The Meghalaya Department of Forests and Environment explains on its website that “The forests are also home to rare and endemic plants and animals. The undisturbed primary forests are botanically known and extraordinarily rich. The state’s forests are home to more than 3,500 flowering plants, 352 orchids, 40 species of bamboos, and approximately 800 medicinal plant resources. The state is part of the Indo-Burma biodiversity hotspot in the world. There are around 40 endemic plant species and 75 threatened plant species in Meghalaya. The rare species include the insectivorous pitcher plant (Nepenthes khasiana), the wild citrus fruit (Citrus indica) and the dwarf lily (Nymphaea tetragona). The rhododendron forest on Shillong Peak is a major attraction for tourists during the flowering season (February to April). “
We have all recently felt the pain and loss of clearing the large trees that flanked the Upper Shillong roads that were felled for road construction. This attracted significant media attention due to the visual impact and loss of biodiversity and heritage. This is a foretaste of what will await us as a community if oil palm planting is to go unopposed. Oil palm plantations require vast areas of forest, and as tropical forests are being cleared for oil palm plantation, carbon is released into the atmosphere in the form of carbon dioxide (CO2), the greenhouse gas that is the largest contributor to global warming.
Climate change poses threats to food production and quality, a potential increase in insect-borne diseases (such as Lyme disease and malaria), air pollution and other public health problems. There is also evidence that rising temperatures and decreased air quality also harm mental health. In 2016, the US Global Change Research Program found evidence that extreme weather events were also linked to an increase in aggressive behavior.
Palm oil production also has the potential to destroy our rivers and other natural water systems. The process of making palm oil requires significant amounts of chemicals which, if improperly handled, increase environmental pollution, and especially water pollution. In addition, the waste generated from the processing of palm oil is also a major problem. For 100 tons of oil palm fruits that are processed, 22 tons of raw palm oil are produced, but 67 tons of waste are left behind. This waste is known as POME or palm oil mill wastewater and consists of palm kernels and shells, as well as branches and wastewater. The wastewater must be treated strongly and thoroughly before it can be released back into the water cycle. These effects are in addition to the deforestation and loss of endemic plant and animal species described earlier.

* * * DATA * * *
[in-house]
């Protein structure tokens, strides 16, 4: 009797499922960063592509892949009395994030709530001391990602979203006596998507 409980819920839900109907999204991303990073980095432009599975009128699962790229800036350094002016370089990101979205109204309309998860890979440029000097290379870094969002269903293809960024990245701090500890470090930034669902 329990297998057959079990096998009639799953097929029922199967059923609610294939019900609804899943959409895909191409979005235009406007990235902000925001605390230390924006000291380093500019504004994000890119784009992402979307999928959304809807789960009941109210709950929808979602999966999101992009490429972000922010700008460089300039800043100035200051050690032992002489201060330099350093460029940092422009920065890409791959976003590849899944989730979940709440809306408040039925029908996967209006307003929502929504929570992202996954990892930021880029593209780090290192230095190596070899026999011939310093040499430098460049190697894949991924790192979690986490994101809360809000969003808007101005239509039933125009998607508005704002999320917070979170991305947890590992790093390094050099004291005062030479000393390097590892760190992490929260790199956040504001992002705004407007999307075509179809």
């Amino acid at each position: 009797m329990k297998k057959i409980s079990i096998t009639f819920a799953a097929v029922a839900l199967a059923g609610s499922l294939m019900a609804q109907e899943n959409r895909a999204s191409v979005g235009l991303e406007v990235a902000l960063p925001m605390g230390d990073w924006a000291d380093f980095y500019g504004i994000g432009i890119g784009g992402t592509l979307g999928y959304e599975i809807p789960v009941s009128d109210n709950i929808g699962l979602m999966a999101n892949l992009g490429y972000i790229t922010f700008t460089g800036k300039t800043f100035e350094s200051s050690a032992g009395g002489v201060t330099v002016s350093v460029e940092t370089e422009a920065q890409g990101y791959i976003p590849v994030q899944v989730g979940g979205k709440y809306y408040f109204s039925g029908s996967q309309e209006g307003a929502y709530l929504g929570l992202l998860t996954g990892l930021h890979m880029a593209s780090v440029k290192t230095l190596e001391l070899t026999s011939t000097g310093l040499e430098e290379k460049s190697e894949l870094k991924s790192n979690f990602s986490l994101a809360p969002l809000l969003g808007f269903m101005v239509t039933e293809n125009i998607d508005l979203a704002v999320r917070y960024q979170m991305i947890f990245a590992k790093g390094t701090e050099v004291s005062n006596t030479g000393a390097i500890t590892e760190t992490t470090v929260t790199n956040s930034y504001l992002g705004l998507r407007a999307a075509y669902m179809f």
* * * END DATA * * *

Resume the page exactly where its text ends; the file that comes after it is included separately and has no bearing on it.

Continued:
According to news reports, Ruchi Soya has already completed field research. Various MoUs have already been signed by some northeastern states with Ruchi Soya, but no similar agreement has yet been signed with Meghalaya. In addition, the Union Cabinet closed the northeastern states and the Andaman and Nicobar Islands on Wednesday the 18th, according to a tweet from the state’s Prime Minister Conrad Sangma. All of this suggests that the wheels are turning on the development of major palm oil plantations in Meghalaya.
If Meghalaya must produce palm oil at all costs, the government must ensure that long-term, sustainable investments are made in proper waste management before allowing palm oil plantation and processing in the state. Novel waste treatment technologies such as REGEN (Waste Recovery and Regeneration System) should be mandated to convert all solid and liquid biomass from the palm oil mill into valuable, reusable and environmentally friendly products. Abbreviations and commercial, interest-friendly approaches that neglect developers’ responsibility to the environment are not the way to go. If a similar approach to other projects in Meghalaya such as the illegal coking plants, chemical waste disposal in the Ranikor river, the recent embarrassing garbage crisis in Jowai is expected, the idea of ​​a multinational company entering our only home will also be for the oil palm plantation must be stopped at all costs so that further environmental disasters in the state can be avoided.
The author is a PhD student at the Institute of Anthropology at North-Eastern Hill University in Shillong. E-mail: [email protected]

Comments are closed.